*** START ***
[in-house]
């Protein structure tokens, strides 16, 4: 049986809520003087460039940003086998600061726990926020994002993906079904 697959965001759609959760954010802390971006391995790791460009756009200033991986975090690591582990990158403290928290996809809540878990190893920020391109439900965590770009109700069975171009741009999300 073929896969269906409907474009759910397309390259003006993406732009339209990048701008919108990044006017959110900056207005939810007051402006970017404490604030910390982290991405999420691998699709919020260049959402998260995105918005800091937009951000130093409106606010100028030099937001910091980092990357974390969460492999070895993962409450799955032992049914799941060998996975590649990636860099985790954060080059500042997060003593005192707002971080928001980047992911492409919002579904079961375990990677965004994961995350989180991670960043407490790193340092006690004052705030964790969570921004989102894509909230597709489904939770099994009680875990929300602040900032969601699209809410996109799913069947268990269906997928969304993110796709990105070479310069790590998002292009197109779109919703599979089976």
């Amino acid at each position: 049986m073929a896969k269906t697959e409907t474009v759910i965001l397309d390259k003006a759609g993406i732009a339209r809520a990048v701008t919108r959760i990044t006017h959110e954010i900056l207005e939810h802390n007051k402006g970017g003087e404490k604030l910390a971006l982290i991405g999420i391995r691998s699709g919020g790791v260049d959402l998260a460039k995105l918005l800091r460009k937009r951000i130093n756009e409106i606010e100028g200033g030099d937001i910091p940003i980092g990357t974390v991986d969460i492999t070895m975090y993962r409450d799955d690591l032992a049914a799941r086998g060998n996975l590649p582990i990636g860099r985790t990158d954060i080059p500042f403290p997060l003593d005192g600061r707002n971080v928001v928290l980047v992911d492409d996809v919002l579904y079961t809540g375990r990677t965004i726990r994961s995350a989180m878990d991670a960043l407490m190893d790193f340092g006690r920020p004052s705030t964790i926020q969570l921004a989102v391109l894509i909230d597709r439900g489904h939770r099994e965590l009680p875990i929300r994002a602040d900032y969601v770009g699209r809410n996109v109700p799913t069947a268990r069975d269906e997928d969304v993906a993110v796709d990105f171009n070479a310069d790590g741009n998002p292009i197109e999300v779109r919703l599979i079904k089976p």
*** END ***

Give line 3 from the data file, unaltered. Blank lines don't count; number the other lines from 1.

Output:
């Amino acid at each position: 049986m073929a896969k269906t697959e409907t474009v759910i965001l397309d390259k003006a759609g993406i732009a339209r809520a990048v701008t919108r959760i990044t006017h959110e954010i900056l207005e939810h802390n007051k402006g970017g003087e404490k604030l910390a971006l982290i991405g999420i391995r691998s699709g919020g790791v260049d959402l998260a460039k995105l918005l800091r460009k937009r951000i130093n756009e409106i606010e100028g200033g030099d937001i910091p940003i980092g990357t974390v991986d969460i492999t070895m975090y993962r409450d799955d690591l032992a049914a799941r086998g060998n996975l590649p582990i990636g860099r985790t990158d954060i080059p500042f403290p997060l003593d005192g600061r707002n971080v928001v928290l980047v992911d492409d996809v919002l579904y079961t809540g375990r990677t965004i726990r994961s995350a989180m878990d991670a960043l407490m190893d790193f340092g006690r920020p004052s705030t964790i926020q969570l921004a989102v391109l894509i909230d597709r439900g489904h939770r099994e965590l009680p875990i929300r994002a602040d900032y969601v770009g699209r809410n996109v109700p799913t069947a268990r069975d269906e997928d969304v993906a993110v796709d990105f171009n070479a310069d790590g741009n998002p292009i197109e999300v779109r919703l599979i079904k089976p």